Kids are surrounded by news that is often scary-sounding. They see headlines, overhear snippets on the radio and TV and hear about news events from other kids.
Very often articles are scary for kids because news produced for adults typically leaves out information that may be reassuring because it is “understood.”
Adults tend to already know that information so it’s often not included in the news article. Kids, however, need to be reassured.
The ubiquity of the news is one of the reasons we started TeachingKidsNews.com (TKN).
Our goal is to bring the news to kids, but make it safe and kid-friendly.
Although TKN does sometimes cover non-violent but challenging stories (such as natural disasters), it is our policy not to cover “scary” stories—particularly ones involving violent crime.
That’s because we at TKN are not physically in front of the reader, who will certainly have questions that should be answered in person by a trusted adult.
For parents and teachers who are discussing challenging stories with students face-to-face, here are some suggestions:
• “Back in” to a difficult news story. Start with background information, or even an anecdote, and lead up to the more challenging aspects.
• Present challenging information briefly and factually, without embellishment.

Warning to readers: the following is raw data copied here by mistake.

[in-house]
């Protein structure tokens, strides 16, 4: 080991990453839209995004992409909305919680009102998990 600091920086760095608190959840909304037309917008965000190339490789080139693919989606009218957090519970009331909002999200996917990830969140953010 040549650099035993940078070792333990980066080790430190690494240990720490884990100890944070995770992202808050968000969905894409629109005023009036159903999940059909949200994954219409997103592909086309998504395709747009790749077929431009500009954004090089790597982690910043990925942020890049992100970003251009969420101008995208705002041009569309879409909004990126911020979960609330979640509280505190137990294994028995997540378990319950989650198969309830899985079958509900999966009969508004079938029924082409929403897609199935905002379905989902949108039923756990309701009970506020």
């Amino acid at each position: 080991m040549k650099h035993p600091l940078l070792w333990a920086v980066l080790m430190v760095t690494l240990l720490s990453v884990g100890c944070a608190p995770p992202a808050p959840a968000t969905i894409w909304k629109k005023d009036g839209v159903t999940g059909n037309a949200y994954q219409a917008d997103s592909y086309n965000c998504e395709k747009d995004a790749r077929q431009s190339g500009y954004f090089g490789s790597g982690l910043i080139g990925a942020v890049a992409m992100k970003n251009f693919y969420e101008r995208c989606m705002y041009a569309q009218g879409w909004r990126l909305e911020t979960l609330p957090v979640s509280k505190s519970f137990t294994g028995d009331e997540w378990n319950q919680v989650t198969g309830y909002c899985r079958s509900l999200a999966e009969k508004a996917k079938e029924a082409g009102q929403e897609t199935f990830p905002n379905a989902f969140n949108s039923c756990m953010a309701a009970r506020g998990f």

• Reassure kids by pointing out when an event is (if it’s truly the case):
-rare (ie, seldom happens or has never happened before and isn’t likely to happen again); or
-not likely to happen again because the government (for example) has made changes to prevent it from occurring again.
• Look for the hopeful angle. What good is coming out of this situation? Start with that.
• Point out the helpers. With the Japanese tsunami story on TKN, we talked about the doctors and nurses who were helping to rebuild.
• Talk about the future. When High Park’s children’s castle was destroyed by a fire, we looked to its rebuild by community volunteers who added new features to make it more interesting and more accessible to kids with physical challenges.
Parents and teachers, of course, will know their children and students best and make their own decisions about what is appropriate for them.
With face-to-face conversations about the news, it often comes down to listening to the child, picking up on their cues, and asking them what they already know or want to know.